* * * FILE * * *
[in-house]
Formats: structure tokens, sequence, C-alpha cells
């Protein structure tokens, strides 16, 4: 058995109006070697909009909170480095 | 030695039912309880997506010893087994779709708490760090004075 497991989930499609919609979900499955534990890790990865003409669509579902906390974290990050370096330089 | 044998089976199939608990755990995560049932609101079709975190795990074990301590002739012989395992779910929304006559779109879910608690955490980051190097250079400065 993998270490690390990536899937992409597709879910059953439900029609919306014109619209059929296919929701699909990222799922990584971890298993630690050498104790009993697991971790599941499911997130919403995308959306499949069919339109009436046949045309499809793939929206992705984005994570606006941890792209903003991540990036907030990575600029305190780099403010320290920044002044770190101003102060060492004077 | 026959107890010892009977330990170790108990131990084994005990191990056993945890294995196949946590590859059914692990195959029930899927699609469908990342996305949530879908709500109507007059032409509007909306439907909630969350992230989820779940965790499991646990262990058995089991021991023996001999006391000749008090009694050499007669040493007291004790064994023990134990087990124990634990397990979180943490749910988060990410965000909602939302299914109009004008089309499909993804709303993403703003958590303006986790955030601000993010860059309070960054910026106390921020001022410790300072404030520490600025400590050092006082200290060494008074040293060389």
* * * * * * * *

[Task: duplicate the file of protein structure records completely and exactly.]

[in-house]
Formats: structure tokens, sequence, C-alpha cells
């Protein structure tokens, strides 16, 4: 058995109006070697909009909170480095 | 030695039912309880997506010893087994779709708490760090004075 497991989930499609919609979900499955534990890790990865003409669509579902906390974290990050370096330089 | 044998089976199939608990755990995560049932609101079709975190795990074990301590002739012989395992779910929304006559779109879910608690955490980051190097250079400065 993998270490690390990536899937992409597709879910059953439900029609919306014109619209059929296919929701699909990222799922990584971890298993630690050498104790009993697991971790599941499911997130919403995308959306499949069919339109009436046949045309499809793939929206992705984005994570606006941890792209903003991540990036907030990575600029305190780099403010320290920044002044770190101003102060060492004077 | 026959107890010892009977330990170790108990131990084994005990191990056993945890294995196949946590590859059914692990195959029930899927699609469908990342996305949530879908709500109507007059032409509007909306439907909630969350992230989820779940965790499991646990262990058995089991021991023996001999006391000749008090009694050499007669040493007291004790064994023990134990087990124990634990397990979180943490749910988060990410965000909602939302299914109009004008089309499909993804709303993403703003958590303006986790955030601000993010860059309070960054910026106390921020001022410790300072404030520490600025400590050092006082200290060494008074040293060389």